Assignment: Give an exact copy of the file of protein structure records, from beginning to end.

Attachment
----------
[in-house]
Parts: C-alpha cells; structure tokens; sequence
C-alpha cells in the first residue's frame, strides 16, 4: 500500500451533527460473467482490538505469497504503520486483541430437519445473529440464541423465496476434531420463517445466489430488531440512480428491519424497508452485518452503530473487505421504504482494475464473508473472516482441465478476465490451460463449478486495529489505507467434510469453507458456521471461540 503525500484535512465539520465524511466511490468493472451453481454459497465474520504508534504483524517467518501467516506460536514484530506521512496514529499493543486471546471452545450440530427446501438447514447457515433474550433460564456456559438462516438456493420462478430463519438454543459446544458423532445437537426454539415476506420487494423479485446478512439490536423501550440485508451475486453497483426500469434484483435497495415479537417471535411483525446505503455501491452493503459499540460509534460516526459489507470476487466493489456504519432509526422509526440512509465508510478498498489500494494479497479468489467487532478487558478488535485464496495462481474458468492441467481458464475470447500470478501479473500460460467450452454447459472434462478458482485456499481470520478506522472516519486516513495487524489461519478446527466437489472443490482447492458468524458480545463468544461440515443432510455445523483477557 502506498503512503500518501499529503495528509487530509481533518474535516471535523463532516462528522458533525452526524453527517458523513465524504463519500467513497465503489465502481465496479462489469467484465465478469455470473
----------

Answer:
[in-house]
Parts: C-alpha cells; structure tokens; sequence
C-alpha cells in the first residue's frame, strides 16, 4: 500500500451533527460473467482490538505469497504503520486483541430437519445473529440464541423465496476434531420463517445466489430488531440512480428491519424497508452485518452503530473487505421504504482494475464473508473472516482441465478476465490451460463449478486495529489505507467434510469453507458456521471461540 503525500484535512465539520465524511466511490468493472451453481454459497465474520504508534504483524517467518501467516506460536514484530506521512496514529499493543486471546471452545450440530427446501438447514447457515433474550433460564456456559438462516438456493420462478430463519438454543459446544458423532445437537426454539415476506420487494423479485446478512439490536423501550440485508451475486453497483426500469434484483435497495415479537417471535411483525446505503455501491452493503459499540460509534460516526459489507470476487466493489456504519432509526422509526440512509465508510478498498489500494494479497479468489467487532478487558478488535485464496495462481474458468492441467481458464475470447500470478501479473500460460467450452454447459472434462478458482485456499481470520478506522472516519486516513495487524489461519478446527466437489472443490482447492458468524458480545463468544461440515443432510455445523483477557 502506498503512503500518501499529503495528509487530509481533518474535516471535523463532516462528522458533525452526524453527517458523513465524504463519500467513497465503489465502481465496479462489469467484465465478469455470473